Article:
[0245] MBCQ

[0246] MBCQ (10 mg in 100 μl 1M2P) was injected i.p. 30 minutes prior to bolus doses of NTG (20 μg/min every 30 minutes). No noticeable potentiation of NTG was observed with this PDE V inhibitor in this experiment (see FIG. 18). Bioavailability of MBCQ could be the cause of the minimal effect seen with this compound.

[0247] Whereas dipyridamole demonstrated less striking potentiation with NTG, the most potent of the PDE V inhibitors under in vitro conditions, MBCQ, did not demonstrate significant activity, potentially due to diminished bioavailability of this drug in the in vivo model (data not shown).

Example 9

[0248] This example illustrates the effect of non-selective β-adrenergic agonists using isoproterenol. These agonists activate adenyl cyclase, thereby increasing cAMP levels, and act on the IASP through the direct smooth muscle relaxing activity of cAMP.

[0249] A bolus dose of 200 μg isoproterenol produced a dramatic drop in IASP eliminating significant pressure readings by the catheter/transducer in fact, isoproterenol proved to be a very potent IAS relaxant and had to be titred down, in another study, to a continuous dose of 0.2 μg/hour in order to avoid significant drops in IASP (see FIG. 19).

Example 10

[0250] This example illustrates the effect of β2-agonists on the IASP.

[0251] The β2-agonist, terbutaline (in saline) was infused continuously at 20 μg/hour. A steady and sustained decline in IASP over the 3 plus hours of infusion (FIG. 4n, 20) resulted. The significant drop in IASP throughout the experiment reached a plateau between 1.5 and 2 hours post initiation of treatment.

[0252] This sustained, however moderate, drop in IASP is considered desirable for prolonging the increased blood flow to the anoderm necessary for healing anal fissures, without inducing a complete relaxation of the IAS which might result in temporary incontinence.

[0253] The β2-agonist, salbutamol (in saline) was infused continuously at 20 μg/hour and demonstrated a significant drop in IASP throughout the experiment similar to terbutaline (see FIG. 21).

Example 11

[0254] This example illustrates the effects of cAMP levels on the IASP and the effects of PDE IV inhibitor blockage of the cAMP-specific PDE activity in the rat model.

[0255] Effects of Rolipram

[0256] The PDE IV inhibitor rolipram, in 5% DMSO/Acetone:Olive oil 1:1 was continuously infused at 20 μg/hour rate. A pattern including significant drops in IASP followed by shorter recovery phases occurred prior to 1 hour after initiating the drug infusion (see FIG. 22).

[0257] Etazolate Potentiation of Salbutamol

[0258] Delivery of 200 μg of salbutamol in saline to the IAS produced no short-term effects on the IASP; however a subsequent treatment with salbutamol plus the PDE IV inhibitor etazolate, also at 200 μg in saline, produced a dramatic and sustained drop in IASP, suggesting a potentiation effect of a β2-agonist with a PDE IV inhibitor on anal sphincter pressure reduction (see FIG. 23).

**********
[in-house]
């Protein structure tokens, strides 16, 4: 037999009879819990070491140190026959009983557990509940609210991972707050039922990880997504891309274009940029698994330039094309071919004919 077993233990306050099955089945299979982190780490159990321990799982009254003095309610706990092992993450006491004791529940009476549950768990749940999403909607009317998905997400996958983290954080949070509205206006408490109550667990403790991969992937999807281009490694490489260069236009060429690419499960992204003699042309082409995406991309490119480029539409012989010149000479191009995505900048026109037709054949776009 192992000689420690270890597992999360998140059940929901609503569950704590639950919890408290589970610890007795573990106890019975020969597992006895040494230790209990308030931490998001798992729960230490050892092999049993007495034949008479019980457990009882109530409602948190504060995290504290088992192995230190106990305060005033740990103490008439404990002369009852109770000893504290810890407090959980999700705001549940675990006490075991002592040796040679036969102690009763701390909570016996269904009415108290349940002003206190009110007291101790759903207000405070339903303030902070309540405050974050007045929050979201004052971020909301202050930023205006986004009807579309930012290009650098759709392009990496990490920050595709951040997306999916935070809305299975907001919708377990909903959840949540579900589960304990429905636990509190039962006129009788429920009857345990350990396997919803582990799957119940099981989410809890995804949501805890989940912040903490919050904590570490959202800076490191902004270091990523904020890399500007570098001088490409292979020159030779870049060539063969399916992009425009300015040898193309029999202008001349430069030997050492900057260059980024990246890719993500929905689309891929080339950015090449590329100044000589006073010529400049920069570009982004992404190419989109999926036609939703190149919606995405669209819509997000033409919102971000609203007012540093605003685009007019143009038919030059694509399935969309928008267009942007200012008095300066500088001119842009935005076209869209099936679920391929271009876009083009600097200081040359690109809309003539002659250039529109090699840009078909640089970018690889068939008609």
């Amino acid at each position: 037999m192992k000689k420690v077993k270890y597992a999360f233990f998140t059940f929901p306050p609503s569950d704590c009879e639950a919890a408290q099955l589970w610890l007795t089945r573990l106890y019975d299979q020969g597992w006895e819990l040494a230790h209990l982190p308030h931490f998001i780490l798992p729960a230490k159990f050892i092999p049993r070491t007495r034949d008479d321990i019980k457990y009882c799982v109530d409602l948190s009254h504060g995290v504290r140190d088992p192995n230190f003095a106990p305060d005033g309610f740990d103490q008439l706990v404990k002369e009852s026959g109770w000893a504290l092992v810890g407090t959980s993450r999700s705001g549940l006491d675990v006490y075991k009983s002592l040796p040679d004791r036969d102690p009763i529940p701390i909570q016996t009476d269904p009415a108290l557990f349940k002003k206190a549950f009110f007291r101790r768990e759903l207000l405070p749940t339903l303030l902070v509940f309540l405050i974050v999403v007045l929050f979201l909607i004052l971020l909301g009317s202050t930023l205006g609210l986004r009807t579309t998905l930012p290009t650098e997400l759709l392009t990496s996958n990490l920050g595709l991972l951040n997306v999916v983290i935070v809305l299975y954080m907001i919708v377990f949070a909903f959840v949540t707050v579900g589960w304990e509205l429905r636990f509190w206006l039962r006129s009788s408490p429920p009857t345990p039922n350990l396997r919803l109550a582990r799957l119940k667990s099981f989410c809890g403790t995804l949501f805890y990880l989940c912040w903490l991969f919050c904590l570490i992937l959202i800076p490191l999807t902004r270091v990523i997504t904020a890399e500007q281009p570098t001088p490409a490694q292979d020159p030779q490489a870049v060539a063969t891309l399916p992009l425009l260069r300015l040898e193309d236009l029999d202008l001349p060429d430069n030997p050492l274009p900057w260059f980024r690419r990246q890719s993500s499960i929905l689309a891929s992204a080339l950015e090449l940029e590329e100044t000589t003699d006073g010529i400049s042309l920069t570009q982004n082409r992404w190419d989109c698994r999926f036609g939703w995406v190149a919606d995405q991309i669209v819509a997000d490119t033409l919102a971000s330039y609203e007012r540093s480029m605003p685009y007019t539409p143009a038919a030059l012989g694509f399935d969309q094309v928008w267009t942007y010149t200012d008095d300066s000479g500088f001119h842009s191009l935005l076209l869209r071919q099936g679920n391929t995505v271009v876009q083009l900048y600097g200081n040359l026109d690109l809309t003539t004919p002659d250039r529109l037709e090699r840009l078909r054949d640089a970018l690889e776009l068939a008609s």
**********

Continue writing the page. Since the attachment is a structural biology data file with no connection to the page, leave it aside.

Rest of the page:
[0259] This experiment is similar to that described above for FIG. 23, however the order of the delivery of the drugs was reversed. The results were similar (see FIG. 24).

[0260] Smooth muscle relaxation is caused by agents that elevate cAMP levels via phosphorylation of myosin light chain kinase by cAMP-dependent protein kinase (PKA). PDE type IV inhibitors prevent degradation of cAMP by cAMP-specific PDE. As seen with the above PDE IV inhibitor etazolate potentiation of the effects of the β2-adrenergic agonist, salbutamol, potentiation of agents which activate adenylyl cyclase, can be achieved with PDE type IV inhibitors.

[0261] Effects of RO-20-1724

[0262] The PDE IV inhibitor RO-20-1724 was infused at 20 μg/hour in the vehicle 5% DMSO/Acetone:Olive oil 1:1. The drop in IASP was minimal suggesting either lack of bioavailability of the drug from the current route of administration (see FIG. 25).

[0263] Effects of Forskolin

[0264] The specific adenyl cyclase activator forskolin, was infused at 20 μg/hour in the vehicle 5% DMSO/Acetone:Olive oil 1:1. A significant and sustained drop in IASP was observed (see FIGS. 26 (control) and 27). This experiment clearly demonstrates the contribution of cAMP in inducing relaxation of the internal anal sphincter.

Example 12

[0265] This example illustrates the use of α-adrenergic antagonists to reduce IASP in the rat model.

[0266] The α1-blocker, prazosin in 5% DMSO/Acetone:Olive oil 1:1 was infused at 20 μg/hour. A significant and sustained drop in IASP that plateaued after 1 hour was observed suggesting that the increase of cAMP level leads to relaxation of internal anal sphincter pressure (see FIG. 28).

Example 13

[0267] This example illustrates the effect of non-selective PDE Inhibitors on IASP in the rat model.